At the end of the summer, CLINIC partnered with faith and community-based organizations around the country to bring awareness to the growing number of immigrant mothers with infants and young children who are locked in detention centers. Supporters held symbolic baby showers in 10 cities, sent cards denouncing family detention to Jeh Johnson, the U.S. Secretary of Homeland Security, while using social media to document the campaign and continue to raise awareness.
Immigration advocates and state legislators across the country had their hands full protecting “sanctuary cities” this past legislative term.
These cities and local municipalities are known for enforcing policies that prohibited local law enforcement from working with federal immigration authorities without just cause. Louisiana, in particular, faced unique challenges Robert Tasman, executive director of the Louisiana Conference of Catholic Bishops (LCCB), attributes to the conflicting values of its residents and leaders.
Monica Callahan began working with Catholic Immigration Services of Little Rock as a CLINIC Fellow less than a year ago. She did not have much exposure to the complex issues of immigration law, but was inspired by her background with the Spanish language.
CLINIC attorneys examine the special immigrant non-minister religious worker program, which is set to expire on September 30, 2016, unless Congress takes action to reauthorize it.
The Annual Immigration Law and Policy Conference, co-sponsored by CLINIC, typically focuses on nonpartisan policy discussion with an academic focus. This year it offered an electorally timely twist: not just policy, but politics as well.
CLINIC Advocacy Attorney Christy Williams became a citizen five years ago. While she is proud of her experience, she remembers not seeing its true value until working with immigrants who had more challenging citizenship journeys.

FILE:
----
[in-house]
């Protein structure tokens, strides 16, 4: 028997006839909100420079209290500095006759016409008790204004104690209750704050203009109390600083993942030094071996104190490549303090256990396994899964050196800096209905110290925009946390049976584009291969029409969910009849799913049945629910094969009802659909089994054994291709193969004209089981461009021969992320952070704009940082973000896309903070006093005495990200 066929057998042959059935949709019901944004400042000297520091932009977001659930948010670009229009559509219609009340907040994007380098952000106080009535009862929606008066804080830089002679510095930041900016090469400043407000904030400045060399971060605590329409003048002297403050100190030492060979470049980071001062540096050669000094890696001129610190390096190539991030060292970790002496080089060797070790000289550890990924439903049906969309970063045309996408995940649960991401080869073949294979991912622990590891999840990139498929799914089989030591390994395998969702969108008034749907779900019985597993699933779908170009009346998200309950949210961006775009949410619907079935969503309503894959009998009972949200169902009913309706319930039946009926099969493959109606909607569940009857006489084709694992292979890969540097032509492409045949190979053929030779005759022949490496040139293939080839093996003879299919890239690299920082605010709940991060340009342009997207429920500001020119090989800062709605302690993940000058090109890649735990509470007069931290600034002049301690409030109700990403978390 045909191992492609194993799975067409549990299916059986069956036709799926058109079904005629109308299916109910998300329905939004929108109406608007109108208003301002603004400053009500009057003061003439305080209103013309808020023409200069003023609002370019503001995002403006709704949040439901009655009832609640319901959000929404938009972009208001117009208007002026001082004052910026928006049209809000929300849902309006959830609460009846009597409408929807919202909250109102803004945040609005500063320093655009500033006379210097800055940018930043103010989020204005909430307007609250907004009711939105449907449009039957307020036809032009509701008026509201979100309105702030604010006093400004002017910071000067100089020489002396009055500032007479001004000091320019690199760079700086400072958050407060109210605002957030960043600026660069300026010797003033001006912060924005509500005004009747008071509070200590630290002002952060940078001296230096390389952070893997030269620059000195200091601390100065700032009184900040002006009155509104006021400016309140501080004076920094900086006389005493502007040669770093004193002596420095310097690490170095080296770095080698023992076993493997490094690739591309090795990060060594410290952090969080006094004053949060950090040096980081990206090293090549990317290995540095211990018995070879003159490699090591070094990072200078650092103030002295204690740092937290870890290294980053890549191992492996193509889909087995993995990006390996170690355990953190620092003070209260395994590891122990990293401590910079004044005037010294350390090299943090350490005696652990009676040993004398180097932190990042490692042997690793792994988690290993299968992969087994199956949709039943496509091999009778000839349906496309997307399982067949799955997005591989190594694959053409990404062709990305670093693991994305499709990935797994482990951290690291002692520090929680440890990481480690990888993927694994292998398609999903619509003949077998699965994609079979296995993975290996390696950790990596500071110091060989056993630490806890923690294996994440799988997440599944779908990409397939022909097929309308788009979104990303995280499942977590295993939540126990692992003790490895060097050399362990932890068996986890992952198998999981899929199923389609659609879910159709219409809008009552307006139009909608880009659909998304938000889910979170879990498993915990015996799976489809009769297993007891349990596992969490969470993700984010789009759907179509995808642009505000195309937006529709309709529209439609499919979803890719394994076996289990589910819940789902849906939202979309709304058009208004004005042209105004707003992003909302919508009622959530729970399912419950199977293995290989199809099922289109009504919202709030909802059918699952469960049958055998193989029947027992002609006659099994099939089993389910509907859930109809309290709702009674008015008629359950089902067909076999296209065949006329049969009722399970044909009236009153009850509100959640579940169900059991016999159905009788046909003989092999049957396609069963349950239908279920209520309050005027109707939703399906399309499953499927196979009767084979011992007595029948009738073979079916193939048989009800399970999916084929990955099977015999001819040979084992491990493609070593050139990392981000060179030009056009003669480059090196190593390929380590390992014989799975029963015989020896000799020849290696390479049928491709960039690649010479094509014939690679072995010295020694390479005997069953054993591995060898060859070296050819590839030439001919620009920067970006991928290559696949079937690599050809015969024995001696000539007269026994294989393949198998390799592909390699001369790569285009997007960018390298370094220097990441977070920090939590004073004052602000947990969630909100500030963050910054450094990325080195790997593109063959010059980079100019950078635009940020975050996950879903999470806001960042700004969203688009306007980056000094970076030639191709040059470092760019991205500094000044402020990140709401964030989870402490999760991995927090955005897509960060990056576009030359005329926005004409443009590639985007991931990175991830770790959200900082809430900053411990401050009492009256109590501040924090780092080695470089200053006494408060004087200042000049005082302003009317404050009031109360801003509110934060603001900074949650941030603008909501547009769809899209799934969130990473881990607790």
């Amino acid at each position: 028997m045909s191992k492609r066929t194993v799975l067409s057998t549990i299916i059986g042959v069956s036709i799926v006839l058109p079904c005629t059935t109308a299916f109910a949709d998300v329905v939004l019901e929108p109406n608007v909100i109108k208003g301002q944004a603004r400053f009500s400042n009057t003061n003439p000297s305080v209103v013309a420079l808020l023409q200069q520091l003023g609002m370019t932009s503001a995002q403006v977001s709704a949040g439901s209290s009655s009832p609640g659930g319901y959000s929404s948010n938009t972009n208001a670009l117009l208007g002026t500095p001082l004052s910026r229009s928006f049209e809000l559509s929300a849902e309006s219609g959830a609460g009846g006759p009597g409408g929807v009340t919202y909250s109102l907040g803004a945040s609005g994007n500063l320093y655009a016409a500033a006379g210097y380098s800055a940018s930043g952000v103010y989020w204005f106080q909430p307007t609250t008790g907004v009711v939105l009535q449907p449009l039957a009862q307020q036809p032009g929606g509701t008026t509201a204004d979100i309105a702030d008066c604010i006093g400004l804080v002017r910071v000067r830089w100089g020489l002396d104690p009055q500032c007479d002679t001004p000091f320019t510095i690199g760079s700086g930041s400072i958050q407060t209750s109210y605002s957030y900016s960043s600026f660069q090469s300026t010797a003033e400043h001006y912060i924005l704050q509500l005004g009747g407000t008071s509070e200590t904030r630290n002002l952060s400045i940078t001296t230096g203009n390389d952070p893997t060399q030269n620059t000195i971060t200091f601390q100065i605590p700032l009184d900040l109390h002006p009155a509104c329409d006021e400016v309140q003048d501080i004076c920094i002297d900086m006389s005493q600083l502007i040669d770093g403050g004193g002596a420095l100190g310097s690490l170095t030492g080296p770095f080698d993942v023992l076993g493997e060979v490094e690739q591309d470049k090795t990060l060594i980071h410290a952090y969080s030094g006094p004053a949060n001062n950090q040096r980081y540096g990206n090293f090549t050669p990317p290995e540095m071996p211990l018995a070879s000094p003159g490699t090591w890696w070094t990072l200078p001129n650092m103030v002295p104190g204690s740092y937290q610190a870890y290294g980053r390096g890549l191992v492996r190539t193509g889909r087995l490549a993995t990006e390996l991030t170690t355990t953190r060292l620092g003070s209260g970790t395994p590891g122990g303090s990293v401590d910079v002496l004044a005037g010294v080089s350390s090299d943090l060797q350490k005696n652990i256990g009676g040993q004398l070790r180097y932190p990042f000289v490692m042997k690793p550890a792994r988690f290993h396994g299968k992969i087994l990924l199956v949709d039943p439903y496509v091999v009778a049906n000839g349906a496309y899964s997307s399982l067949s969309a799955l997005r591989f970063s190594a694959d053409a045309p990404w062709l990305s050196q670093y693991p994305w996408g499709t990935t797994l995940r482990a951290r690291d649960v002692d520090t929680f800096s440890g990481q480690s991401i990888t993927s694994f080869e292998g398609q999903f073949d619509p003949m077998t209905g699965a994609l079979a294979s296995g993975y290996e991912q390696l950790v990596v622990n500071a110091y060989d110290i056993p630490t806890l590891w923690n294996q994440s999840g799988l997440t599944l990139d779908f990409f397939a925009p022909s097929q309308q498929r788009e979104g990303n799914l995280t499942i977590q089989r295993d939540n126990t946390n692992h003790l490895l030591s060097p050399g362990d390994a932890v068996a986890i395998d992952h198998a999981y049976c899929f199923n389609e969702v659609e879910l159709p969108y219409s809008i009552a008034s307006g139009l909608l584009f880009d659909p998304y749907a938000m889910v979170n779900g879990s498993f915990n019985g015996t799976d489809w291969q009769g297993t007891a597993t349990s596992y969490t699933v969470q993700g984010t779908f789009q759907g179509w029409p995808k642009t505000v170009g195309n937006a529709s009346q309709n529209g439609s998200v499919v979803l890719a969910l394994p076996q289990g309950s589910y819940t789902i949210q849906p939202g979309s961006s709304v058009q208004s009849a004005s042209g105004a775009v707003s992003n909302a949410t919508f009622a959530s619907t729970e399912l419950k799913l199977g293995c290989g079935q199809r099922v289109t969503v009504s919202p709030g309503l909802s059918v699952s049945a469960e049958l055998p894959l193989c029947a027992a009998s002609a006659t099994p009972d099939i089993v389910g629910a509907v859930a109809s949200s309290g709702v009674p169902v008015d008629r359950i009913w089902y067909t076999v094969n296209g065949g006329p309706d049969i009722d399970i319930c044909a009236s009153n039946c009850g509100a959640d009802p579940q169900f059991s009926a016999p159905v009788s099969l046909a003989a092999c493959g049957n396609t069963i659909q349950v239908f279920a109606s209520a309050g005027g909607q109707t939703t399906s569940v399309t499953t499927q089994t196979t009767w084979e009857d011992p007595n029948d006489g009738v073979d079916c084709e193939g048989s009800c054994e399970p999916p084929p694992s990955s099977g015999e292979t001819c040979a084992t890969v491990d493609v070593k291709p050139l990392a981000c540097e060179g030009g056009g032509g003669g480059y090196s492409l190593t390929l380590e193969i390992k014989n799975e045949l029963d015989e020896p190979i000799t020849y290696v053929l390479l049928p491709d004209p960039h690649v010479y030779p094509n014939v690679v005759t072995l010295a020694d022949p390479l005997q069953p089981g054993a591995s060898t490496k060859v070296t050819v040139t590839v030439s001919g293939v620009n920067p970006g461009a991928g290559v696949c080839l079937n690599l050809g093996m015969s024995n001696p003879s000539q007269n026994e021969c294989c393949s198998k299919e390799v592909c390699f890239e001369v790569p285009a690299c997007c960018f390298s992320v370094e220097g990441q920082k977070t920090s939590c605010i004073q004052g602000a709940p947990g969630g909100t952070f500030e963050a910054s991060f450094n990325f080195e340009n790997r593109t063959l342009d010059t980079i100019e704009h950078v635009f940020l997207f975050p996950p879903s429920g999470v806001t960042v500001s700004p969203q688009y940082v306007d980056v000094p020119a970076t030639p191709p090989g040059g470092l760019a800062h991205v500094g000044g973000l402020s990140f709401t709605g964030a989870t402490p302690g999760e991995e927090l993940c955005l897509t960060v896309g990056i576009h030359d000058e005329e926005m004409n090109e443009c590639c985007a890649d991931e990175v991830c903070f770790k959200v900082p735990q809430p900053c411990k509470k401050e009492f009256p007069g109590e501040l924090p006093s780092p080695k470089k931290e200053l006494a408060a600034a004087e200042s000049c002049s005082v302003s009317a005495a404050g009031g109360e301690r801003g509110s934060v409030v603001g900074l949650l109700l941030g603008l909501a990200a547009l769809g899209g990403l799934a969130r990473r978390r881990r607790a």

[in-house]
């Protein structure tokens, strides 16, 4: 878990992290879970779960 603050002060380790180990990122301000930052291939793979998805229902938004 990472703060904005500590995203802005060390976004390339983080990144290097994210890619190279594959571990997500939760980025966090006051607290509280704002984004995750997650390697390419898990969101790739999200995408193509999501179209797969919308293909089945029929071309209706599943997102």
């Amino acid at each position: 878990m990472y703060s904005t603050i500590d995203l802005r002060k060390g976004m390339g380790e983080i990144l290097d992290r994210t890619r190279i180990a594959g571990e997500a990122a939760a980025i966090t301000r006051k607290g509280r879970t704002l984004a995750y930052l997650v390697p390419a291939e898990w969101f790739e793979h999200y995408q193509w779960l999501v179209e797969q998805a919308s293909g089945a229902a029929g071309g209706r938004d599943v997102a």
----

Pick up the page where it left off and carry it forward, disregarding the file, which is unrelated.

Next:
When talking to Lauren Armbrester, our CLINIC Fellow with Catholic Charities of the Diocese of Raleigh, it’s obvious she is passionate about working with immigrants in her community. As a newly accredited BIA representative, she doesn’t view this as just a job, but as a way to live her spirituality.
Estela Tirado, a CLINIC Fellow working with the Hispanic Interest Coalition of Alabama (HICA), moved to the United States this past September and is excited to have a job she is personally connected to.
The deferred action for childhood arrivals program has successfully boosted the career and educational opportunities of its more than 700,000 participants, but there’s still more the Obama administration could do to improve it, a coalition of immigration advocates said in a report.
Nathalie Dietrich and Silvia Arias Barber, both CLINIC Fellows in the Southeast, work with immigrants on a daily basis. Though they are always looking for ways to better serve this population, this past World Refugee Day offered a unique opportunity to also educate those unfamiliar with the experiences of immigrants in America.